Andes 2012 Expedition Report

December 12th, 2012 the PeakX team set off for the Andes Expedition in South America to climb both Cerro Aconcagua (elev. 22,841ft), the highest peak outside of the Himalaya, and Ojos del Salado (elev. 22,615ft), the highest Volcano in the world. This account of the expedition will be a brief synopsis, a testament to the best laid plans and the unpredictability of the highest mountains in the world. Our original goal was to attempt the summits of both mountains in a 25-day window, which was an ambitious but feasible goal as long as neither mountain threw too many delays.

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The team landed in Mendoza, Argentina on December 13th, 2012. After a few days of logistics, organizing gear, and loading our mule at the Vacas Valley entrance to the national park of Cerro Aconcagua, the team began our 2-day trek to Base Camp (elev. 13,940ft). The expedition of Aconcagua took a total of 18 days and we summitted on the 16th day. Our first summit attempt was via the Polish Glacier but it was unsuccessful as we were blown off by high winds that reached 135mph on the summit. We experienced winds in excess of 70mph at Camp 2 before retreating to Base Camp to wait out the wind storm. Because of our retreat to Base Camp, the team was able to enjoy a lively Christmas Eve with the porters and local guides, which included many luxuries we had been without for a while. These luxuries consisted of delicious food, drinks, and people to talk to other than each other. We had stashed much of our gear at Camp 2 before our descent, so our ascent back to Camp 2 was made easier. While at Camp 1 (elev. 16,400ft) the decision was made to abandon the Polish Glacier route for another route called the Polish Traverse, which provoked lively tent debate, as did our previous decision to turn around on our first summit attempt. Ultimately, the decision was made because the Traverse was more easily down-climbable then the true Polish and we had two health concerns to consider. David had been suffering from Acute Mountain Sickness above 16,000ft, and Carter had mildly sprained his ankle. As climbers, it was a disappointment to leave a technical and rarely climbed route for the traverse up Aconcagua, but the decision came down to the safety of the entire team. We reached the summit of Cerro Aconcagua (elev. 22,841ft) on December 28th at 1:13pm (total ascent time of 8 hours and 43 mins). It was a beautiful day, being windless and sunny on top of the western hemisphere. On the descent, it quickly turned cloudy and began to snow steadily.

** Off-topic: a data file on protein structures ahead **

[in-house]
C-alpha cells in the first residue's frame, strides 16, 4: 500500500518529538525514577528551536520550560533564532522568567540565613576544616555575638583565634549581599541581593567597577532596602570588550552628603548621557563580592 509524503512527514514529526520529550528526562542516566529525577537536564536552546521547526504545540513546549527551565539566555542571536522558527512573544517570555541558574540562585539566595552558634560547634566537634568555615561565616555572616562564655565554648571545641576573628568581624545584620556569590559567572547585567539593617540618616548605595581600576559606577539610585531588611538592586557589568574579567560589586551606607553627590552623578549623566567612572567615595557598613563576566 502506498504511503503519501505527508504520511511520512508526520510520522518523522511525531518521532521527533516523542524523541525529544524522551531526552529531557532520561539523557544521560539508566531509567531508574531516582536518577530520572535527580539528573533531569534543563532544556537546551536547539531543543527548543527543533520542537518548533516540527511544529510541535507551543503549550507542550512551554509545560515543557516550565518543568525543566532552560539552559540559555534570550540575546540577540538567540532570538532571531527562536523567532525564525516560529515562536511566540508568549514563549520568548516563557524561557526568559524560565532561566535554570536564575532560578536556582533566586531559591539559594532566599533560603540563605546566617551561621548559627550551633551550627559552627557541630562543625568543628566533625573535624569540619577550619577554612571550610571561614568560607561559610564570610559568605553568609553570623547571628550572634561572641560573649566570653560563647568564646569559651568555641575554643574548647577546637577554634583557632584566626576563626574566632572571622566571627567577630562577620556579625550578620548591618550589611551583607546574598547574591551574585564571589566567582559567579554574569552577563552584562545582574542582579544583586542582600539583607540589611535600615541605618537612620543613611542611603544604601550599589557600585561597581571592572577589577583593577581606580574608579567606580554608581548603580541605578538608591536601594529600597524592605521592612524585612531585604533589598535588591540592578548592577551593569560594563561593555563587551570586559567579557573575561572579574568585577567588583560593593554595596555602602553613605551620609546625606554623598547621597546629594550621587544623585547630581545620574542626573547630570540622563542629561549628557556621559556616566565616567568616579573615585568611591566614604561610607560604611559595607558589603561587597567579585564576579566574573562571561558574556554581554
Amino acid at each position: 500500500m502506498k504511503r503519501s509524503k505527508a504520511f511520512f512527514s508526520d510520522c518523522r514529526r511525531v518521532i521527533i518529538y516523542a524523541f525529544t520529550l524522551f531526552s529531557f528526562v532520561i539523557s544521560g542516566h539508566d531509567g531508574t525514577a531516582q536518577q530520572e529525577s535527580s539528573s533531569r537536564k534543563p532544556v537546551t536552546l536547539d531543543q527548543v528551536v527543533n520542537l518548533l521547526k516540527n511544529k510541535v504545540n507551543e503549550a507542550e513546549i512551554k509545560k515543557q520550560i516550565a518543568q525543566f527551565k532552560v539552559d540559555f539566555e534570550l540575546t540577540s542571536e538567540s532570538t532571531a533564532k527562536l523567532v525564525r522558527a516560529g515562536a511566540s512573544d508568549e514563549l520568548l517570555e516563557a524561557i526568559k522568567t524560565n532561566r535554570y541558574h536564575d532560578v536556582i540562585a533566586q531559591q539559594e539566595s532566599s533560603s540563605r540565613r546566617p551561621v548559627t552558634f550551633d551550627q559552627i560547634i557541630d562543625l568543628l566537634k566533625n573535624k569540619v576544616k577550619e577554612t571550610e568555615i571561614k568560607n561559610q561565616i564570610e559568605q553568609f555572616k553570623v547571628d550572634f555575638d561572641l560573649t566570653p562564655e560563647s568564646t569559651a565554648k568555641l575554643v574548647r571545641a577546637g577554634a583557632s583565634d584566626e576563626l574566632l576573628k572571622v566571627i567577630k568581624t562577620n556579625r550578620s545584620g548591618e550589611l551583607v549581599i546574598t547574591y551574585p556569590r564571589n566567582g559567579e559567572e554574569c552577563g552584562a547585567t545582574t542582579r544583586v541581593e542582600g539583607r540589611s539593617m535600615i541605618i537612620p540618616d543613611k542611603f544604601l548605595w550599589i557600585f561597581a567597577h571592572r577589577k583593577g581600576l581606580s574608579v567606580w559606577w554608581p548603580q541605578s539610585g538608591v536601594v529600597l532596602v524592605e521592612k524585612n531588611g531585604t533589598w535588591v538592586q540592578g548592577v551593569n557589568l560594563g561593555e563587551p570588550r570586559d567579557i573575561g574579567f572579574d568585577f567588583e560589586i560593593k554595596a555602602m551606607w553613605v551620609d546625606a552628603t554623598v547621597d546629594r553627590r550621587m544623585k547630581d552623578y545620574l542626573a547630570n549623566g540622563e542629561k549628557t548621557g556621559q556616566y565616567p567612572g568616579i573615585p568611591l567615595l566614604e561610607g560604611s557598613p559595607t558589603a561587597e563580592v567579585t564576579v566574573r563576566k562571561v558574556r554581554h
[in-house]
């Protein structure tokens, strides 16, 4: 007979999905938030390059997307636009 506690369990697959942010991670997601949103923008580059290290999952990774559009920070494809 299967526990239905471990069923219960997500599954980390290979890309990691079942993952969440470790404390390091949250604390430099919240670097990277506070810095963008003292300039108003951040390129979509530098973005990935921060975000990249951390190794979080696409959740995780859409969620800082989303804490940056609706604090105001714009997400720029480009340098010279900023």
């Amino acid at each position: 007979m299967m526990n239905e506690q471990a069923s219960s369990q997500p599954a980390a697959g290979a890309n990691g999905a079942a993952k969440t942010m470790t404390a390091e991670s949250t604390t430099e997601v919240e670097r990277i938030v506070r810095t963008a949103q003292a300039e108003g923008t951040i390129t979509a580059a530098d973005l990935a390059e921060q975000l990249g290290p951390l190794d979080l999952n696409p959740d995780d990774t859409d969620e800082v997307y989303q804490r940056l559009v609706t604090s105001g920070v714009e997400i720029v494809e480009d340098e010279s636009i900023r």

The multiple snow and wind storms that left us tent-bound for around 10 days were the main delays to our expedition, but through the many setbacks weather gave us the team stoke stayed high. The entire expedition went smoothly for us even with the delays because the team functioned well as a unit. An important part of that is being able to openly debate crucial decisions and handling tent life well. The only incident in the expedition came when we arrived back at Camp 2 after summiting when Alex (expeditionary leader and medic) responded to a medical emergency regarding a climber suffering from severe High Altitude Pulmonary Edema (HAPE). A team of three Americans had attempted the Polish Glacier Direct but got stuck high on the route at 21,000ft, suffering from HAPE and exposure. Only two of three made it back to high camp alive. That night one of the two climbers (who were twin brothers) passed away from HAPE despite the best efforts to preserve his life. It broke the team’s heart to watch a fellow climber pass away in the mountains, a place that is special to all of us. Options and supplies are limited at 20,000ft and terrain dictates how far and fast someone can be moved after they can no longer self-rescue. Fortunately, resources arrived in the form of Argentinean Park Rangers who were radioed in to evacuate the final climber, who was also suffering from a less severe case of HAPE. He was the only survivor of the three-man team. The rest of the descent went by quickly and without further incident.

Unfortunately, the expedition didn’t have enough time to attempt the summit of Oso del Salado, but we were able to complete our main objective, Cerro Aconcagua (elev. 22,841ft), the highest peak outside of the Himalaya. This expedition to Aconcagua challenged and tested our limits, but ultimately the mountain allowed us to touch its perilous summit.

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